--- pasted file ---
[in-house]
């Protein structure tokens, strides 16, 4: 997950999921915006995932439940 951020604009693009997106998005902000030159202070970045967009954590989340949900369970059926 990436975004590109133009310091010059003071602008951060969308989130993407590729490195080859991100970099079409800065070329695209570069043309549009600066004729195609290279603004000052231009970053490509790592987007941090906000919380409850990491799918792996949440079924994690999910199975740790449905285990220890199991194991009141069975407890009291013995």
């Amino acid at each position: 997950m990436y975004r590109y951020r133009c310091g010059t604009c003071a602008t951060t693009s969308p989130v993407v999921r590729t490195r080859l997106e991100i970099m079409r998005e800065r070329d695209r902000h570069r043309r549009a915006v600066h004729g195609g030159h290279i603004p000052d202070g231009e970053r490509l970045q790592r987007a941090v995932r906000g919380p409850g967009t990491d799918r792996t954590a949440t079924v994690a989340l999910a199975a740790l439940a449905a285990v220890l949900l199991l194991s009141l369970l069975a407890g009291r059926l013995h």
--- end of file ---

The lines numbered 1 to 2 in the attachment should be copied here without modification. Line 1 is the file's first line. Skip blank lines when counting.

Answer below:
[in-house]
């Protein structure tokens, strides 16, 4: 997950999921915006995932439940 951020604009693009997106998005902000030159202070970045967009954590989340949900369970059926 990436975004590109133009310091010059003071602008951060969308989130993407590729490195080859991100970099079409800065070329695209570069043309549009600066004729195609290279603004000052231009970053490509790592987007941090906000919380409850990491799918792996949440079924994690999910199975740790449905285990220890199991194991009141069975407890009291013995």